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The photo was taken on February 14th, 1990 by the Voyager 1 space probe.  You see the little dot in the middle?  That’s the Earth seen from a distance of 3.7 billion miles.  Look how little we are.  For the first time I realised what we would look like to aliens.  We were as tiny as one of the distant stars I look up at in the night sky.  As tiny as a grain of sand on a beach.  A speck, a blemish, a dot.  One of the scientists who worked on the Voyager probe was Carl Sagan.  When he saw the photo he said:

“We succeeded in taking that picture and, if you look at it, you see a dot. That’s here. That’s home. That’s us. On it, everyone you ever heard of, every human being who ever lived, lived out their lives.”

The Voyager 1 space probe is nearly as old as me.  For the last forty years it has travelled at a speed of over 38,000 miles per hour away from the Earth.  As I’m writing this, Voyager is over 13 billion miles away and is currently flying in the interstellar medium, which is the space between solar systems in a galaxy.  Can you imagine?  It has travelled at 38,000 miles per hour, every hour for the last 40 years and it has only just left our solar system.  And our solar system is teeny, eeny, weeny when you compare it to our galaxy.  Our sun is one of two hundred billion suns in our galaxy and there are at least one hundred billion other galaxies in the bit of the universe that we can see.  So, even if only one percent of the suns in the universe have planets orbiting them and one percent of those planets are like Earth then that is still 2,000,000,000,000,000,000 places where life might exist.  And that is a LOT of places, they are just very, very, very far away.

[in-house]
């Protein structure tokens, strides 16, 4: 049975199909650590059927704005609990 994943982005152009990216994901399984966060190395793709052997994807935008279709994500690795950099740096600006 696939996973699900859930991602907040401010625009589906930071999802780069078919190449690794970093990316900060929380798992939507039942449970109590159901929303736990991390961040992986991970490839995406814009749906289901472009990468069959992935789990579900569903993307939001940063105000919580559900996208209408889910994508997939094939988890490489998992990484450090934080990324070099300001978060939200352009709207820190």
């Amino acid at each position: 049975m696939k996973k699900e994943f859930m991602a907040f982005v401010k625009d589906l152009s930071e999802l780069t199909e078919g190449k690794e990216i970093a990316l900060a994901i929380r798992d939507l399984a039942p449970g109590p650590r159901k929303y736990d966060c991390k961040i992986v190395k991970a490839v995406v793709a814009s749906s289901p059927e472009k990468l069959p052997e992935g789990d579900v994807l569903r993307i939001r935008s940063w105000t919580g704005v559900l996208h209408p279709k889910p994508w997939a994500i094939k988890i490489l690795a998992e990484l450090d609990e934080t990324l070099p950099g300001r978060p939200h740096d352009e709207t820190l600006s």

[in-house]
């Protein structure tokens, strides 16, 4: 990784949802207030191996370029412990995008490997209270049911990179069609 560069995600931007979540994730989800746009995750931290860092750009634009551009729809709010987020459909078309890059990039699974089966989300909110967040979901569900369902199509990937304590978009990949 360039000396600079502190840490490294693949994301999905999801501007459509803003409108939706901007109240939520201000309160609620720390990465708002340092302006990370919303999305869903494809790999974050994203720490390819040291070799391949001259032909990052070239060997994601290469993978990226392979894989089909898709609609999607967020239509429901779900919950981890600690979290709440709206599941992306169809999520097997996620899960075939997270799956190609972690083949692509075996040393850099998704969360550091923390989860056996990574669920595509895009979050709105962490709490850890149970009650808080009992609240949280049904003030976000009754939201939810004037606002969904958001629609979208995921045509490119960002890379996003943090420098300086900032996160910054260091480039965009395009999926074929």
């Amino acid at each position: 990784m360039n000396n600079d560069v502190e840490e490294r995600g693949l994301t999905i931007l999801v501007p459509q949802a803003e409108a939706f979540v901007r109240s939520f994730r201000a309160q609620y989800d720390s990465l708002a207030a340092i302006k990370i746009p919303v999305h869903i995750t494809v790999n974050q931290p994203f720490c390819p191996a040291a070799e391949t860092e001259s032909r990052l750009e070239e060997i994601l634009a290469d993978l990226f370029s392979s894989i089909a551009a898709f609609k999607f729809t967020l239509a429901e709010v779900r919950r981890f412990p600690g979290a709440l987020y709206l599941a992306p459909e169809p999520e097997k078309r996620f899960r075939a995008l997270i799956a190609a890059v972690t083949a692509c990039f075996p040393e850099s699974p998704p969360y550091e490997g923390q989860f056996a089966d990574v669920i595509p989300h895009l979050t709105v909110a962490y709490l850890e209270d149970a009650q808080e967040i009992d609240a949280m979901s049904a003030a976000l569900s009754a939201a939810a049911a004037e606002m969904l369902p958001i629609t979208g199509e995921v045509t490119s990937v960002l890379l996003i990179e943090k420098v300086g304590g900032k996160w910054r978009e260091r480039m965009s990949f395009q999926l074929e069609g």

So, when you next look up at the night sky just think that there’s probably someone, or something, looking back at you from another galaxy.  Let’s just hope they’re not as stupid as the aliens in Aliens Invaded My Talent Show!